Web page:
Oct 27, 2021 - Energy & Environment

Al Gore's new net-zero emissions investment push has big-name backers

Former vice president Al Gore speaks in 2019.
Al Gore speaks at the Climate Reality Leadership Corps training in Brisbane, Australia. (Mark Cranitch/Newspix/Getty Images)

Al Gore and other finance veterans are launching a new investment vehicle with backers including Microsoft, Goldman Sachs and Harvard — and hope to help shift global investment patterns more broadly.

Driving the news: The newly unveiled Just Climate seeks to "catalyze and channel" capital into companies and projects that can help deeply decarbonize the economy, "but which are not yet fully served by traditional investment mandates." The aim is to limit global warming to 1.5ºC, which is the more ambitious target under the Paris Agreement.

  • Just Climate says that many solutions are "still largely ignored by investors on the basis that they are often too capital-intensive, unproven at scale or in challenging geographies."
  • It has a wide aim of investing in energy, transport, industry, natural climate solutions, food and more.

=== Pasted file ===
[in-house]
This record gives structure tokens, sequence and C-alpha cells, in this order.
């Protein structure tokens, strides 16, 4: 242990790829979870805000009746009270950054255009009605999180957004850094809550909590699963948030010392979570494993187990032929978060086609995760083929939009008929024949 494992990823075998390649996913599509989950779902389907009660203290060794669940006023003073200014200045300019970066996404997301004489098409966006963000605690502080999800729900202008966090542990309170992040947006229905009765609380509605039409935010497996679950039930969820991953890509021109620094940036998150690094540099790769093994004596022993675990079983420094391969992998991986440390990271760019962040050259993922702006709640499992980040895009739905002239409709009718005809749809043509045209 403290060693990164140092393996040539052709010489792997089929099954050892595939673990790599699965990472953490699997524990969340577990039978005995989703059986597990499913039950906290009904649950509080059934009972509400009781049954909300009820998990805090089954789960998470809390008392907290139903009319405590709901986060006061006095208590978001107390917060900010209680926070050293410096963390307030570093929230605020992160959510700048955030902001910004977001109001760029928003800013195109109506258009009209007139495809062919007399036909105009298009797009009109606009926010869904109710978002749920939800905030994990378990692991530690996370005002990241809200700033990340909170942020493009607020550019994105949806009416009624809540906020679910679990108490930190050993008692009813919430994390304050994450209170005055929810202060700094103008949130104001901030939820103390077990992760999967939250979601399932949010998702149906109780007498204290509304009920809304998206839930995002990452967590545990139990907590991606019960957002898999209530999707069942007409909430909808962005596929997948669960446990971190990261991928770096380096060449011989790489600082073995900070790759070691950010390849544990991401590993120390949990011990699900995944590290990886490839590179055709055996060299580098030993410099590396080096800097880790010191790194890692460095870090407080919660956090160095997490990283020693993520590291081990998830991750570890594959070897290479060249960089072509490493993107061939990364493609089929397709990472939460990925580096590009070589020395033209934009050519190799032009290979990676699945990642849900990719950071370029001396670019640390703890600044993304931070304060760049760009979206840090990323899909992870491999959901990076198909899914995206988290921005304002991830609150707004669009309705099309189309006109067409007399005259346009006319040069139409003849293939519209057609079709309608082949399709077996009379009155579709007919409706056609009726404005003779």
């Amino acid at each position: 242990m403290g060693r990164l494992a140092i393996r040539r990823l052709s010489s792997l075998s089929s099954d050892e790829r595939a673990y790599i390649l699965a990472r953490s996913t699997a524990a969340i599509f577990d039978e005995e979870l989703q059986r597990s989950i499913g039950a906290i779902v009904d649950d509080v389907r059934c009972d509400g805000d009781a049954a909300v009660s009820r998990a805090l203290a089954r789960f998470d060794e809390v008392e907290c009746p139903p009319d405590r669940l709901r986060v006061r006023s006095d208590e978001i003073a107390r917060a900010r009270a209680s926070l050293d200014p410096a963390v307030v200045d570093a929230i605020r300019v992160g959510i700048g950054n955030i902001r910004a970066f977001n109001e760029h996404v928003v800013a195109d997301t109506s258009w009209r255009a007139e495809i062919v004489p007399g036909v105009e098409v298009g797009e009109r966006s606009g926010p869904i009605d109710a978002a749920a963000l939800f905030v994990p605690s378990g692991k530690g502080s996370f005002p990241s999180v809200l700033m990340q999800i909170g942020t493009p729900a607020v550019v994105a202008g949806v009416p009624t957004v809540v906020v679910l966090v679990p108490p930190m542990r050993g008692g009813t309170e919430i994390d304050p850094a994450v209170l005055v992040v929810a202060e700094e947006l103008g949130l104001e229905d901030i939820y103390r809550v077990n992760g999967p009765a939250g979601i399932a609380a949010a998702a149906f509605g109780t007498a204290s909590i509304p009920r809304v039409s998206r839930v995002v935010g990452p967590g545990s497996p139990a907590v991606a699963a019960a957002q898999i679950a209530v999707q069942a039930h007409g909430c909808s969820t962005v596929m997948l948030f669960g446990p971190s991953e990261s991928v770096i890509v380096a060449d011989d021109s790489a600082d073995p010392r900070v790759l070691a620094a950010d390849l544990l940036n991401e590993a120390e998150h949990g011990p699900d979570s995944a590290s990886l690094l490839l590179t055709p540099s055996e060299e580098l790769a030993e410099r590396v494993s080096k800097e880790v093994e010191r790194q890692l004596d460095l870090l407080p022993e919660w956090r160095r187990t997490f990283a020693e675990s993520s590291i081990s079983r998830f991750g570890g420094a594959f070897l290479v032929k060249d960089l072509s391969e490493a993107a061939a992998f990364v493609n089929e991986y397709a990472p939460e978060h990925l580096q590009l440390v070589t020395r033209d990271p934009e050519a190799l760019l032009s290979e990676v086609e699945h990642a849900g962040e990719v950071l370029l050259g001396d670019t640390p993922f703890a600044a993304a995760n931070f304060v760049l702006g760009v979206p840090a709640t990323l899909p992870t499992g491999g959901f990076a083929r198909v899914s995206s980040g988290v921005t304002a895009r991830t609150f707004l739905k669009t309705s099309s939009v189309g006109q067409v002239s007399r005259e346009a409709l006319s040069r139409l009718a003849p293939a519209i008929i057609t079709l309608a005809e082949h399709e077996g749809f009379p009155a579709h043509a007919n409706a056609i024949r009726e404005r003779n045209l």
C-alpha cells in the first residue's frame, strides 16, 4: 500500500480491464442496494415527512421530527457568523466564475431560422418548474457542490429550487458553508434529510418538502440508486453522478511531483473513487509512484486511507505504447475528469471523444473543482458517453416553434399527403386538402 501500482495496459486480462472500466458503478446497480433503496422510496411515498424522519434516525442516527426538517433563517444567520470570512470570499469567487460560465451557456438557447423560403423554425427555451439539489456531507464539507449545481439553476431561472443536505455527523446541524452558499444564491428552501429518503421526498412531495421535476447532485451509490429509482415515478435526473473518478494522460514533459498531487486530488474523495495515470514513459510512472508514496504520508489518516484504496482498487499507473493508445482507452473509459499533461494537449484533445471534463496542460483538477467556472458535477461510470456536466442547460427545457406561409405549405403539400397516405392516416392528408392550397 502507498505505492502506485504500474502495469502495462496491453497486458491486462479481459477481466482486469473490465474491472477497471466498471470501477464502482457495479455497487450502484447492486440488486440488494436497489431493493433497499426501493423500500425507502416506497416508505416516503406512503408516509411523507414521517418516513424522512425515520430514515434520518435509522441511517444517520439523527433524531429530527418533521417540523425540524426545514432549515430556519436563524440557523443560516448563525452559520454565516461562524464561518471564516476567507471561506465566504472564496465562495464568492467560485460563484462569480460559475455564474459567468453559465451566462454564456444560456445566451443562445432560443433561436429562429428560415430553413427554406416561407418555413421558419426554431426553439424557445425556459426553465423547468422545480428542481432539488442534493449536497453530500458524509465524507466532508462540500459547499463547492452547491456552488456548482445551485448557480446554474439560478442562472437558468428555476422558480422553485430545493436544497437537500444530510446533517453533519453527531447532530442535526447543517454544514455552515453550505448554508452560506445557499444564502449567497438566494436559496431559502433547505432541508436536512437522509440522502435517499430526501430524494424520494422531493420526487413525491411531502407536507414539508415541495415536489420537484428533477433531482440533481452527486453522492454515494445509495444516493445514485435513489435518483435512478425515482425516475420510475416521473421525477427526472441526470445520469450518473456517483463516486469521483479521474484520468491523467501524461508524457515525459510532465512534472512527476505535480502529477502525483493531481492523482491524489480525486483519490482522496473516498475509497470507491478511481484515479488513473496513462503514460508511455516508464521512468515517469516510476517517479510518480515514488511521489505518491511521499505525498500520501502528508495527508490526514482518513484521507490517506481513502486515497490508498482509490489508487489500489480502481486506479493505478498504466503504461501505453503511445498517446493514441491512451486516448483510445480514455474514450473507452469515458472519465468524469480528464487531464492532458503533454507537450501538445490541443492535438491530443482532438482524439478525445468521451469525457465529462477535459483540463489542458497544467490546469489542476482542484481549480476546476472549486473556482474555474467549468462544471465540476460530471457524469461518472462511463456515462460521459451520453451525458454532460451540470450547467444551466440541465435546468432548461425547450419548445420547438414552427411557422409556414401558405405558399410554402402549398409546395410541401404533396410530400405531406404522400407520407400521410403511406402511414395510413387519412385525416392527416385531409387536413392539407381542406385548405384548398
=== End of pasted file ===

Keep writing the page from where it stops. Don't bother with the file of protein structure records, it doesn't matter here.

Zoom in: The initiative is being launched out of Generation Investment Management, which Gore co-founded in 2004.

  • David Blood, another Generation co-founder, will serve as chairman.
  • Founding "strategic partners" include Microsoft's climate tech fund, the Ireland Strategic Investment Fund, IMAS Foundation, Harvard Management Company, Goldman Sachs Asset Management and Hall Capital Partners.

The intrigue: Gore, in a statement, said the investment sector must "seriously rethink how capital is allocated" to help transform net-zero emissions commitments into reality.

  • Blood and colleagues plan to meet with some of the world’s biggest asset managers to "try to persuade them to reallocate funds," per Bloomberg.

What we don't know: How much the backers are investing, which is not listed in the release. But Blood told the Financial Times they hope it will be "as big as Generation in months and years ahead," and the FT notes that Generation has $36 billion in assets under management.

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